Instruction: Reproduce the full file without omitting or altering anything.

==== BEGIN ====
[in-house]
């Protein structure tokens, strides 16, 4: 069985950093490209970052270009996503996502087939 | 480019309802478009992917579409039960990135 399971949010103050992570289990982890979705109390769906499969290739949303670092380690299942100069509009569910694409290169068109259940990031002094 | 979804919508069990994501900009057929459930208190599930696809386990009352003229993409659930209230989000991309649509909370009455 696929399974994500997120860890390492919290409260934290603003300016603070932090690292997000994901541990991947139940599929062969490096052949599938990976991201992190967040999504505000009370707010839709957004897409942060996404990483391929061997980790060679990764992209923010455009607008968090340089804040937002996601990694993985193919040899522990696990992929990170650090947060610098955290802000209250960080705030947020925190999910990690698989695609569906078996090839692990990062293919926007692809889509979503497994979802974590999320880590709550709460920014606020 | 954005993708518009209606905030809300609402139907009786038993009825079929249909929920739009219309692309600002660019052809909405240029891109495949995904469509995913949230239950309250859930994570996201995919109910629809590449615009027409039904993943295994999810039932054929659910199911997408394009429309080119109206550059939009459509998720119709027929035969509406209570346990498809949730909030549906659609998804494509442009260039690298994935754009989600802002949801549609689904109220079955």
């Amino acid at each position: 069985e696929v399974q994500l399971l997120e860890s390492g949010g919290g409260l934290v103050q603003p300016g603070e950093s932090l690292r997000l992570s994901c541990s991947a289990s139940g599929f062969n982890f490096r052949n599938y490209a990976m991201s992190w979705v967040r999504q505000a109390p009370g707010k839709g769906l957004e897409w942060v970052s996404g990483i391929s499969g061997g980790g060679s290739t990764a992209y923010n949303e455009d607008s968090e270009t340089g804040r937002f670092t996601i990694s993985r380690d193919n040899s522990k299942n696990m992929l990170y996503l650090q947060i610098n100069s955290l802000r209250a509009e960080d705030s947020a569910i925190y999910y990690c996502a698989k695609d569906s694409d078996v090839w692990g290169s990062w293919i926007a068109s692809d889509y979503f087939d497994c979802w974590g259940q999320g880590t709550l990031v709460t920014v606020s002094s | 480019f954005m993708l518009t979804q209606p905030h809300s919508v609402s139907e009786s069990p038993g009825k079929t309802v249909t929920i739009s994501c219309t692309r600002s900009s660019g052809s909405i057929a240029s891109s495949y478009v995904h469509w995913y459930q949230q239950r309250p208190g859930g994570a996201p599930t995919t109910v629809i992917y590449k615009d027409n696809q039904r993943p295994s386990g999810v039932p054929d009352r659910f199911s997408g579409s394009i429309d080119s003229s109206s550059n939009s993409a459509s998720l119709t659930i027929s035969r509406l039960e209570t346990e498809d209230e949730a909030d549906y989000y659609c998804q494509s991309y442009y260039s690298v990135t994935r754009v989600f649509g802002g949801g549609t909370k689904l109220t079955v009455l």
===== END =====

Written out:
[in-house]
């Protein structure tokens, strides 16, 4: 069985950093490209970052270009996503996502087939 | 480019309802478009992917579409039960990135 399971949010103050992570289990982890979705109390769906499969290739949303670092380690299942100069509009569910694409290169068109259940990031002094 | 979804919508069990994501900009057929459930208190599930696809386990009352003229993409659930209230989000991309649509909370009455 696929399974994500997120860890390492919290409260934290603003300016603070932090690292997000994901541990991947139940599929062969490096052949599938990976991201992190967040999504505000009370707010839709957004897409942060996404990483391929061997980790060679990764992209923010455009607008968090340089804040937002996601990694993985193919040899522990696990992929990170650090947060610098955290802000209250960080705030947020925190999910990690698989695609569906078996090839692990990062293919926007692809889509979503497994979802974590999320880590709550709460920014606020 | 954005993708518009209606905030809300609402139907009786038993009825079929249909929920739009219309692309600002660019052809909405240029891109495949995904469509995913949230239950309250859930994570996201995919109910629809590449615009027409039904993943295994999810039932054929659910199911997408394009429309080119109206550059939009459509998720119709027929035969509406209570346990498809949730909030549906659609998804494509442009260039690298994935754009989600802002949801549609689904109220079955």
């Amino acid at each position: 069985e696929v399974q994500l399971l997120e860890s390492g949010g919290g409260l934290v103050q603003p300016g603070e950093s932090l690292r997000l992570s994901c541990s991947a289990s139940g599929f062969n982890f490096r052949n599938y490209a990976m991201s992190w979705v967040r999504q505000a109390p009370g707010k839709g769906l957004e897409w942060v970052s996404g990483i391929s499969g061997g980790g060679s290739t990764a992209y923010n949303e455009d607008s968090e270009t340089g804040r937002f670092t996601i990694s993985r380690d193919n040899s522990k299942n696990m992929l990170y996503l650090q947060i610098n100069s955290l802000r209250a509009e960080d705030s947020a569910i925190y999910y990690c996502a698989k695609d569906s694409d078996v090839w692990g290169s990062w293919i926007a068109s692809d889509y979503f087939d497994c979802w974590g259940q999320g880590t709550l990031v709460t920014v606020s002094s | 480019f954005m993708l518009t979804q209606p905030h809300s919508v609402s139907e009786s069990p038993g009825k079929t309802v249909t929920i739009s994501c219309t692309r600002s900009s660019g052809s909405i057929a240029s891109s495949y478009v995904h469509w995913y459930q949230q239950r309250p208190g859930g994570a996201p599930t995919t109910v629809i992917y590449k615009d027409n696809q039904r993943p295994s386990g999810v039932p054929d009352r659910f199911s997408g579409s394009i429309d080119s003229s109206s550059n939009s993409a459509s998720l119709t659930i027929s035969r509406l039960e209570t346990e498809d209230e949730a909030d549906y989000y659609c998804q494509s991309y442009y260039s690298v990135t994935r754009v989600f649509g802002g949801g549609t909370k689904l109220t079955v009455l």